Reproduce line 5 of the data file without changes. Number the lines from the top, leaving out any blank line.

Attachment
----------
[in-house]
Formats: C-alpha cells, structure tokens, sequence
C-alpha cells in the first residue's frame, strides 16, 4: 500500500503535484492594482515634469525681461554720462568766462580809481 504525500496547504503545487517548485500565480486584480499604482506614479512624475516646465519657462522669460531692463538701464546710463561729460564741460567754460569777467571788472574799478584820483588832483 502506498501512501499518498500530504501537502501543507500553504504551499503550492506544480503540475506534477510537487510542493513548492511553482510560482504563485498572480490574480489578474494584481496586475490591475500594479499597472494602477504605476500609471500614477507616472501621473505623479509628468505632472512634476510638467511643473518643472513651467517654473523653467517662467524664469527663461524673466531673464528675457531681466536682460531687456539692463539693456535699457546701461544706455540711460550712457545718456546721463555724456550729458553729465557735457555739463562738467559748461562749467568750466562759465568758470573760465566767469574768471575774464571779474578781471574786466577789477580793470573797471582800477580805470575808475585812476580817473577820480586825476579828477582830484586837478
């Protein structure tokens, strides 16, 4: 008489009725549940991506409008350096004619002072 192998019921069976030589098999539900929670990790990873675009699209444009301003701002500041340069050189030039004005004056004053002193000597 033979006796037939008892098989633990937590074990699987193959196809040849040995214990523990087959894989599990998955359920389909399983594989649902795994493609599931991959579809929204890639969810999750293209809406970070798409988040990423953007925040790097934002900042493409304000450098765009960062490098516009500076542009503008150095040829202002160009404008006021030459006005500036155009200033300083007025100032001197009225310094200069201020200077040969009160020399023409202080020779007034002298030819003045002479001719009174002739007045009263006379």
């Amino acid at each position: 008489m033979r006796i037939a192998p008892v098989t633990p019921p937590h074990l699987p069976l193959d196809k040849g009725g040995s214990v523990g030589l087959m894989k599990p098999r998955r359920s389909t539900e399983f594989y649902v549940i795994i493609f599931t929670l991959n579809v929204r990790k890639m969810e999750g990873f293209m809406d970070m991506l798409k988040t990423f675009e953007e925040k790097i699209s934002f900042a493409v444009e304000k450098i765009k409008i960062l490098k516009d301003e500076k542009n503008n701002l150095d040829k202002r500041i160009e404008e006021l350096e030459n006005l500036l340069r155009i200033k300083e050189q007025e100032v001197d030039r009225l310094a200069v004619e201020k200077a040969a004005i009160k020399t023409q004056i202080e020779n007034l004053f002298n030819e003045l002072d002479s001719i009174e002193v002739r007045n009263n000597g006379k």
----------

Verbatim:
């Amino acid at each position: 008489m033979r006796i037939a192998p008892v098989t633990p019921p937590h074990l699987p069976l193959d196809k040849g009725g040995s214990v523990g030589l087959m894989k599990p098999r998955r359920s389909t539900e399983f594989y649902v549940i795994i493609f599931t929670l991959n579809v929204r990790k890639m969810e999750g990873f293209m809406d970070m991506l798409k988040t990423f675009e953007e925040k790097i699209s934002f900042a493409v444009e304000k450098i765009k409008i960062l490098k516009d301003e500076k542009n503008n701002l150095d040829k202002r500041i160009e404008e006021l350096e030459n006005l500036l340069r155009i200033k300083e050189q007025e100032v001197d030039r009225l310094a200069v004619e201020k200077a040969a004005i009160k020399t023409q004056i202080e020779n007034l004053f002298n030819e003045l002072d002479s001719i009174e002193v002739r007045n009263n000597g006379k």